A year ago Mac Devine, IBM Distinguished Engineer, extolled the virtues of the mainframe as the foundation for a SaaS strategy. Since then a slew of z cloud initiatives by IBM along with enhancements to WebSphere and the System z and the growing embrace of SaaS by ever more vendors only reinforce Devine’s message. The Software-as-a-Service (SaaS) Showplace, an independent online directory of SaaS products, reports over 1300 organizations now have SaaS offerings.
Devine outlined the case for SaaS on the z in a presentation at SHARE last year, the SaaS-y Mainframe—Cloud Computing with System z. The core of the System z SaaS pitch, as stated at SHARE a year ago: Mainframes, as consolidation engines, are uniquely designed to virtualize and share everything—hardware, network, I/O, you name it—taking on the equivalent of hundreds or even thousands of servers workloads. Multi-tenancy, a core SaaS requirement, is baked into the DNA of the mainframe by default, which makes it particularly valuable for organizations re-architecting existing applications to deliver as a service.
Veteran mainframe data center managers were baffled when SaaS, ASPs (application service providers) and MSPs (managed service providers) first appeared on the scene years ago. That’s what they had been doing for years, for decades, they would tell me. Only, it wasn’t called that then. How is it any different from time sharing, they would ask.
Conceptually it isn’t very different. However, three things make it different enough: 1) the emergence of the Internet as a ubiquitous connecting fabric that everyone can use; 2) the browser as the universal client; and 3) the advent of services and service orientation. Previously monolithic code is now extracted as identifiable services and made accessible over the Internet via the browser following a requester-responder model.
Transzap, an online financial processor, remains IBM’s System z poster child for SaaS. The company handles payables, invoicing, and spend analysis through an Oracle database running as a service in a virtualized Linux on z environment. In 2009, the company handled 58 million customer transactions that way. You can check out their story here.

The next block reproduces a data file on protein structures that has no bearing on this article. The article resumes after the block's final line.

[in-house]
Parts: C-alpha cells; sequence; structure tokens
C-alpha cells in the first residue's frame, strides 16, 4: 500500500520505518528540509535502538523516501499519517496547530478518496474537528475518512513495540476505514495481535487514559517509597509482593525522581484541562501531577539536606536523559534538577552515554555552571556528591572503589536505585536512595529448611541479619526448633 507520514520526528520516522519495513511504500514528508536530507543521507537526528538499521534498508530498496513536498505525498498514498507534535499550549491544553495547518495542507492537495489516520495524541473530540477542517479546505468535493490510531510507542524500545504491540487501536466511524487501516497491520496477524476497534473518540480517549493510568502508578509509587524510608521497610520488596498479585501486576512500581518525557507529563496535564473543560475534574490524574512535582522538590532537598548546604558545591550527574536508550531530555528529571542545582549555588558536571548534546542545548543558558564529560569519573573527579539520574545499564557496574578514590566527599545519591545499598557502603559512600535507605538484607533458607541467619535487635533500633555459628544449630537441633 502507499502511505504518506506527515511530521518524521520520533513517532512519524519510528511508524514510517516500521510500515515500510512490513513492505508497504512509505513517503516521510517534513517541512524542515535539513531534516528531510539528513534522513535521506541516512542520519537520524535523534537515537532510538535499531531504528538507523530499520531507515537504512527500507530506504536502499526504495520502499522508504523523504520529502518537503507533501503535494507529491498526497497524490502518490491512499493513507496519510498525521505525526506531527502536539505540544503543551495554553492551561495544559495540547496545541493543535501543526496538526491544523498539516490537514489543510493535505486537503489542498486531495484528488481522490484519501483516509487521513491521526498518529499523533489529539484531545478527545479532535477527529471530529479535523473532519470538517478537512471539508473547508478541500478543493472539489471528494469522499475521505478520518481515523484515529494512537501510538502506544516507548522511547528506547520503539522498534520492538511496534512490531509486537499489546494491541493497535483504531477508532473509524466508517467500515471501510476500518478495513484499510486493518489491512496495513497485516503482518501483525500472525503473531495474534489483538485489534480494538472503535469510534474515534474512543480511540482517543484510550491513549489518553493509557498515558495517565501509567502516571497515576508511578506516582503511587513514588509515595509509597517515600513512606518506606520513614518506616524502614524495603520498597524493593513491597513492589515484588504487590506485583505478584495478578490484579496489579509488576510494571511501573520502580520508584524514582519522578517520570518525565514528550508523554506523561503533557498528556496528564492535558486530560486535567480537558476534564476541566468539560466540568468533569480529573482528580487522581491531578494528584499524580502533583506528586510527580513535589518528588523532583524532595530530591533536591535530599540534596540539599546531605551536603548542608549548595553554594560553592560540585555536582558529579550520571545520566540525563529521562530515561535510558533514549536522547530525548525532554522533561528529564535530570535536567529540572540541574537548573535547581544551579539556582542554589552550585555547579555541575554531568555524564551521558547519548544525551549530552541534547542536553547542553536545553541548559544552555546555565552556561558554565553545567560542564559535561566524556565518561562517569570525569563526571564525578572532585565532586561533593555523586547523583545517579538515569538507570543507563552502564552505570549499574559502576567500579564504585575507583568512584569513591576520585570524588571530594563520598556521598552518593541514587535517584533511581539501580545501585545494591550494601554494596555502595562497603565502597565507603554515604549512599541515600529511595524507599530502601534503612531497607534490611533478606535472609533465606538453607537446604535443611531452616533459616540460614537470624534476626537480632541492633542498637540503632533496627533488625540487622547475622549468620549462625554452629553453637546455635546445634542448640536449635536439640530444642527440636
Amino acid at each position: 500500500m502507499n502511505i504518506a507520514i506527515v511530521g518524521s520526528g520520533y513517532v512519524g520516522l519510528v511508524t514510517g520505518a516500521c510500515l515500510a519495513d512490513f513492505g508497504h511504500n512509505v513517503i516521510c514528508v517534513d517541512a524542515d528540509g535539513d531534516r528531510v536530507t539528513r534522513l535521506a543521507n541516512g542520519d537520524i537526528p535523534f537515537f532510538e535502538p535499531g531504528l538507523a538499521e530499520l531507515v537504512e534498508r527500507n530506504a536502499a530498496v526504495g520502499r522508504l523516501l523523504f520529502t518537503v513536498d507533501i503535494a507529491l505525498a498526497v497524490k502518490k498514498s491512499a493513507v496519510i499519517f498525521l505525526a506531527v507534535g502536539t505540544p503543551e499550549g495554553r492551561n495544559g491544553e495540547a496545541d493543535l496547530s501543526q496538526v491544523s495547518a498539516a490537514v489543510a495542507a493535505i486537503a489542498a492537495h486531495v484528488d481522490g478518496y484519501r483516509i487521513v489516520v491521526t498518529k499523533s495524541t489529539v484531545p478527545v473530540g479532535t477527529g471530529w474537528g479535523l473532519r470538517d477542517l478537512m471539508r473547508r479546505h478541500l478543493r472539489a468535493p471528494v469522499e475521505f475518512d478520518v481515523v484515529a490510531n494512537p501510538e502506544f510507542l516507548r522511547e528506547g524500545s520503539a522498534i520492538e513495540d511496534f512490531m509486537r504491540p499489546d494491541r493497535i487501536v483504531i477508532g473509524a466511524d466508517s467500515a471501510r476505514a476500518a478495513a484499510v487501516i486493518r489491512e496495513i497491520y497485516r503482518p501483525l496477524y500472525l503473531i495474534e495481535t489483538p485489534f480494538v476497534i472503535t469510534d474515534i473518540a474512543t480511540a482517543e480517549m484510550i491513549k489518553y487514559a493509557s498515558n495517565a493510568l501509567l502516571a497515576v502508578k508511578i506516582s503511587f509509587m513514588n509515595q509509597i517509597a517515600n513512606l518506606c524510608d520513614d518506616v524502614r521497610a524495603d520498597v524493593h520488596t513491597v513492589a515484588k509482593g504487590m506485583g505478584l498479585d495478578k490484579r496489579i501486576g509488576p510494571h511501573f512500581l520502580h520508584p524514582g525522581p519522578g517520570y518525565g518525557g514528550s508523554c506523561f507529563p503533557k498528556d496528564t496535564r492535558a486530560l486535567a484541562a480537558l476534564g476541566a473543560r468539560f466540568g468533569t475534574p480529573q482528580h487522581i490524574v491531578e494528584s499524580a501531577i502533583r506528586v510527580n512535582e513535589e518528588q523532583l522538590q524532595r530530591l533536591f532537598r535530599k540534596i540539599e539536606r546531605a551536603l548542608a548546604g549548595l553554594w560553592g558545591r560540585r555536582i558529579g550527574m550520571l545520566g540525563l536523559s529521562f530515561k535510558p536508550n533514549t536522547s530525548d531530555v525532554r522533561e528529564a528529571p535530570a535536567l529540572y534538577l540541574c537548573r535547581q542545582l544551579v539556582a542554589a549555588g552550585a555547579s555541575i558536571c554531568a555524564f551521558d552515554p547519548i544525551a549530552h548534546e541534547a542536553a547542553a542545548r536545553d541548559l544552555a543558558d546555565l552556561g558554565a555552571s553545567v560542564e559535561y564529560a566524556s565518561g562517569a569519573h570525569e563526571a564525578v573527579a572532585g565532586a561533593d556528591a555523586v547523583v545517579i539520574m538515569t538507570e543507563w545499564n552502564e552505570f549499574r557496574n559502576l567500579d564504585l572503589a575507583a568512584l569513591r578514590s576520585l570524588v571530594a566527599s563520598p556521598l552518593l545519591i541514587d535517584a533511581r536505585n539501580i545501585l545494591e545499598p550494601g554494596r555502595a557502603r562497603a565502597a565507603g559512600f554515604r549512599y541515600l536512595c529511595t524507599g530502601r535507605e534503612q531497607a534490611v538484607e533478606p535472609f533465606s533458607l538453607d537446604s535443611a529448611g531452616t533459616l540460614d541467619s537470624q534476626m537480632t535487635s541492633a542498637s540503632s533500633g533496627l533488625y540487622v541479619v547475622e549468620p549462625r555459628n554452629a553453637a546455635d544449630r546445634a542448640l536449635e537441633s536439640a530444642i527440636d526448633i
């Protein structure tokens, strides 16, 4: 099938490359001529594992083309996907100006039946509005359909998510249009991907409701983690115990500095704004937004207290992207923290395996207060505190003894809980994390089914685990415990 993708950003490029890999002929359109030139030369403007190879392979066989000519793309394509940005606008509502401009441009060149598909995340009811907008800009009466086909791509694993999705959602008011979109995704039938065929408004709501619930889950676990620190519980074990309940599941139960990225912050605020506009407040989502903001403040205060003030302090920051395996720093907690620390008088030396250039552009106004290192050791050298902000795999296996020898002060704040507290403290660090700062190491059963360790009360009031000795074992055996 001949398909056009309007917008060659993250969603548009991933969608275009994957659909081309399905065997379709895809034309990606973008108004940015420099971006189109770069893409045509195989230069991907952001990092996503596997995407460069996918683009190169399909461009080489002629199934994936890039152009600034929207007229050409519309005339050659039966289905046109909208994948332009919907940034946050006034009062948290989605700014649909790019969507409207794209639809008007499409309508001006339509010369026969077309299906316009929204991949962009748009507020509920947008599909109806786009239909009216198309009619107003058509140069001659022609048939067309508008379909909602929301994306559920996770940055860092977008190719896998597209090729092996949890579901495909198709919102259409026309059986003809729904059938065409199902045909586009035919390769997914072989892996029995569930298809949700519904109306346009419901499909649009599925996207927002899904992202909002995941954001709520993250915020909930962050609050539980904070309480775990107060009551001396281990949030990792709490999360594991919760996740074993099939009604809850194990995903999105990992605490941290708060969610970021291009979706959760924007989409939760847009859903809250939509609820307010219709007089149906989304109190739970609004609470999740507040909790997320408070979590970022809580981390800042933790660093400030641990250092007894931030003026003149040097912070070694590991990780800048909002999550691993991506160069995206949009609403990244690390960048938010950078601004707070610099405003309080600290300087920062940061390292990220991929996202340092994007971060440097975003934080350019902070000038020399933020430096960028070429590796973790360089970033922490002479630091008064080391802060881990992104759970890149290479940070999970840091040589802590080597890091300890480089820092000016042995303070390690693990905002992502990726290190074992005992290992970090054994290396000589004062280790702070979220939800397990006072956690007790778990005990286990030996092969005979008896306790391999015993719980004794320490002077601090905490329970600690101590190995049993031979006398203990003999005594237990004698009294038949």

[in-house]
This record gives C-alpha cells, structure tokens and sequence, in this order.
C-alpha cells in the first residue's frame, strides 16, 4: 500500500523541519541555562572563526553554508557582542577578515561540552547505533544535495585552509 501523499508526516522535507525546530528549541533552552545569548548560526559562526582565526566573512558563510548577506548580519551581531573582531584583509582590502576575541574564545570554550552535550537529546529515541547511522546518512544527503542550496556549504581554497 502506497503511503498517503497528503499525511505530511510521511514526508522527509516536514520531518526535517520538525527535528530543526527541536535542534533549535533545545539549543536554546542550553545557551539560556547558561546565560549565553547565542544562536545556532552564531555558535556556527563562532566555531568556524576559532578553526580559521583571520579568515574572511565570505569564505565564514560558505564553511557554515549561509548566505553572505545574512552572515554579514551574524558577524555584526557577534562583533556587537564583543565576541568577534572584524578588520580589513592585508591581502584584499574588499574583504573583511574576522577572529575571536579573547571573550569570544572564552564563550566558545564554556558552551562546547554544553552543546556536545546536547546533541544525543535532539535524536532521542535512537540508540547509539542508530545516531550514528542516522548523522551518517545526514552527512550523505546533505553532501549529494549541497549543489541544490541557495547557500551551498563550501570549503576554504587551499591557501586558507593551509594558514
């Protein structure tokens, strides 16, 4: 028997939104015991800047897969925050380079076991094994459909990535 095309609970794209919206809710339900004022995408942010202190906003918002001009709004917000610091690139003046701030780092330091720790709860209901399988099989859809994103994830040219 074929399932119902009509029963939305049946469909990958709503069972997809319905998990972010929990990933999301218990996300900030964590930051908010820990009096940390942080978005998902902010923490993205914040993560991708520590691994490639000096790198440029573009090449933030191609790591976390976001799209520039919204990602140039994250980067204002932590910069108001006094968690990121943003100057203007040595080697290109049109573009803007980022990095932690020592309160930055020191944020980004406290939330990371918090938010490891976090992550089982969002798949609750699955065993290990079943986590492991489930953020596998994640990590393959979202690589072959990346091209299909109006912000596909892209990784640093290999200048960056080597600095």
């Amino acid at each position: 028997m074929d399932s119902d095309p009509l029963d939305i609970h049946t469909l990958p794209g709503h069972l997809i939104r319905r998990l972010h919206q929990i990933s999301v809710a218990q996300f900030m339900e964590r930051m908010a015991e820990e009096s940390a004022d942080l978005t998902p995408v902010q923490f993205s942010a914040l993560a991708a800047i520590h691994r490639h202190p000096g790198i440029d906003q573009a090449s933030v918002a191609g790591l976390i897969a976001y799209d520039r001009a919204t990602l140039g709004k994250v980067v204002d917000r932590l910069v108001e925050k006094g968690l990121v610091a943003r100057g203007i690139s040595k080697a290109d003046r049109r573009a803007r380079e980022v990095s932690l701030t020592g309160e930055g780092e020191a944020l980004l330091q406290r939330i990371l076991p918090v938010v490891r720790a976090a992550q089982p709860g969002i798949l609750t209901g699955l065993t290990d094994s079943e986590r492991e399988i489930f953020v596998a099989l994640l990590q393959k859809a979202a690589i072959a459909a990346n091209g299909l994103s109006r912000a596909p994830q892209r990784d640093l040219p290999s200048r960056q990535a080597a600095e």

CA also has jumped into the mainframe SaaS game but from a completely different angle. CA wants to sell outsourced mainframe management to z shops as a contracted service. Their pitch is here. CA really is offering not SaaS but managed services more like MSPs offered a decade or more ago. Good luck.
IBM’s mainframe SaaS strategy envisions the mainframe as the center of SaaS offerings based on mainframe functionality delivered as sets of services. The goal is to enable IT to provide selected mainframe capabilities as online services and generate new revenue for the company. In effect, IT becomes what IBM refers to as rainmakers, using mainframe assets delivered as SaaS.
Are mainframe managers ready to think this way? Some certainly are. What mainframe data or functionality will your organization’s customers or new customers be willing to pay for?
In truth, the System z is well positioned to capitalize on the as-a-service phenomenon. The System z is multi-tenant to the max, which is critical to play the as-a-service game. Not only can it deliver SaaS data and functionality but also PaaS (Platform-as-a-Service) and IaaS (Infrastructure-as-a-Service). And it doesn’t take much to do this if you already have a z in place. Linux on z, WebSphere on z, and z/VM get you started.